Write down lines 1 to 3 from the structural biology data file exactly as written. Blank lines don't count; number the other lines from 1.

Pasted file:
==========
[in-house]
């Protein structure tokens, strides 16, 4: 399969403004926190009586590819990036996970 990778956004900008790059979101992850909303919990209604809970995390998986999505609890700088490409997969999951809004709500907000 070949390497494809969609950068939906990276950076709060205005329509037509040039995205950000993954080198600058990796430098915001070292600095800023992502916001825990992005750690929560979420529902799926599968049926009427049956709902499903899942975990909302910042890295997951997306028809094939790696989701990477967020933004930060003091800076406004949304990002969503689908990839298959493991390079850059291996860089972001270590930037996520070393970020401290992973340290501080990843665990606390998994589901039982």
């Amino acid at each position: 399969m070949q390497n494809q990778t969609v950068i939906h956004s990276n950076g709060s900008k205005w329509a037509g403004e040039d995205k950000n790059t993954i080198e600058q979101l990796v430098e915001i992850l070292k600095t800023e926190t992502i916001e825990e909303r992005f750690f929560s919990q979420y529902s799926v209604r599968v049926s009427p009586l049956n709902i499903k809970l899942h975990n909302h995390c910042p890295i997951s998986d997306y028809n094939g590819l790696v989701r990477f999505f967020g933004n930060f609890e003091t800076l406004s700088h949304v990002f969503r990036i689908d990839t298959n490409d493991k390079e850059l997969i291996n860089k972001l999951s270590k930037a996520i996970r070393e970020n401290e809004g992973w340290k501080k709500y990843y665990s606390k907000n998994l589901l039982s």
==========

[in-house]
């Protein structure tokens, strides 16, 4: 399969403004926190009586590819990036996970 990778956004900008790059979101992850909303919990209604809970995390998986999505609890700088490409997969999951809004709500907000 070949390497494809969609950068939906990276950076709060205005329509037509040039995205950000993954080198600058990796430098915001070292600095800023992502916001825990992005750690929560979420529902799926599968049926009427049956709902499903899942975990909302910042890295997951997306028809094939790696989701990477967020933004930060003091800076406004949304990002969503689908990839298959493991390079850059291996860089972001270590930037996520070393970020401290992973340290501080990843665990606390998994589901039982």
């Amino acid at each position: 399969m070949q390497n494809q990778t969609v950068i939906h956004s990276n950076g709060s900008k205005w329509a037509g403004e040039d995205k950000n790059t993954i080198e600058q979101l990796v430098e915001i992850l070292k600095t800023e926190t992502i916001e825990e909303r992005f750690f929560s919990q979420y529902s799926v209604r599968v049926s009427p009586l049956n709902i499903k809970l899942h975990n909302h995390c910042p890295i997951s998986d997306y028809n094939g590819l790696v989701r990477f999505f967020g933004n930060f609890e003091t800076l406004s700088h949304v990002f969503r990036i689908d990839t298959n490409d493991k390079e850059l997969i291996n860089k972001l999951s270590k930037a996520i996970r070393e970020n401290e809004g992973w340290k501080k709500y990843y665990s606390k907000n998994l589901l039982s």